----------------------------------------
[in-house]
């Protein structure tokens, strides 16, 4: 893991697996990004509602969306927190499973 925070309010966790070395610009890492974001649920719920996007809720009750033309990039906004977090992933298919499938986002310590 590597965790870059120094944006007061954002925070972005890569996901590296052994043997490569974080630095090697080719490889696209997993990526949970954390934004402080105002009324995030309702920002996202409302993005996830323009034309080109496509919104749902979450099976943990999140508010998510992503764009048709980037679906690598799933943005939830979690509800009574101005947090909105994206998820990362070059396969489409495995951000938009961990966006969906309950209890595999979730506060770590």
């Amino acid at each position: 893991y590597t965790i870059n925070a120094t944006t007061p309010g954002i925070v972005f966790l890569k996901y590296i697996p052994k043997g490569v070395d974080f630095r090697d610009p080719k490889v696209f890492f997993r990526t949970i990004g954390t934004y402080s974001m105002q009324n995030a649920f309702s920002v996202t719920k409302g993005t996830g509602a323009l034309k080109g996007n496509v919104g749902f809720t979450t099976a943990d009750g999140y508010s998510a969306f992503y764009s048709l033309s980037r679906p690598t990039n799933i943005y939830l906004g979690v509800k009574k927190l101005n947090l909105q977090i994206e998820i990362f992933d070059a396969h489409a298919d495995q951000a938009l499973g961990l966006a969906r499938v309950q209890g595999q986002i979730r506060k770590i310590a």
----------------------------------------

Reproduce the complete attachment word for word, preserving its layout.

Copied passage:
[in-house]
């Protein structure tokens, strides 16, 4: 893991697996990004509602969306927190499973 925070309010966790070395610009890492974001649920719920996007809720009750033309990039906004977090992933298919499938986002310590 590597965790870059120094944006007061954002925070972005890569996901590296052994043997490569974080630095090697080719490889696209997993990526949970954390934004402080105002009324995030309702920002996202409302993005996830323009034309080109496509919104749902979450099976943990999140508010998510992503764009048709980037679906690598799933943005939830979690509800009574101005947090909105994206998820990362070059396969489409495995951000938009961990966006969906309950209890595999979730506060770590």
């Amino acid at each position: 893991y590597t965790i870059n925070a120094t944006t007061p309010g954002i925070v972005f966790l890569k996901y590296i697996p052994k043997g490569v070395d974080f630095r090697d610009p080719k490889v696209f890492f997993r990526t949970i990004g954390t934004y402080s974001m105002q009324n995030a649920f309702s920002v996202t719920k409302g993005t996830g509602a323009l034309k080109g996007n496509v919104g749902f809720t979450t099976a943990d009750g999140y508010s998510a969306f992503y764009s048709l033309s980037r679906p690598t990039n799933i943005y939830l906004g979690v509800k009574k927190l101005n947090l909105q977090i994206e998820i990362f992933d070059a396969h489409a298919d495995q951000a938009l499973g961990l966006a969906r499938v309950q209890g595999q986002i979730r506060k770590i310590a």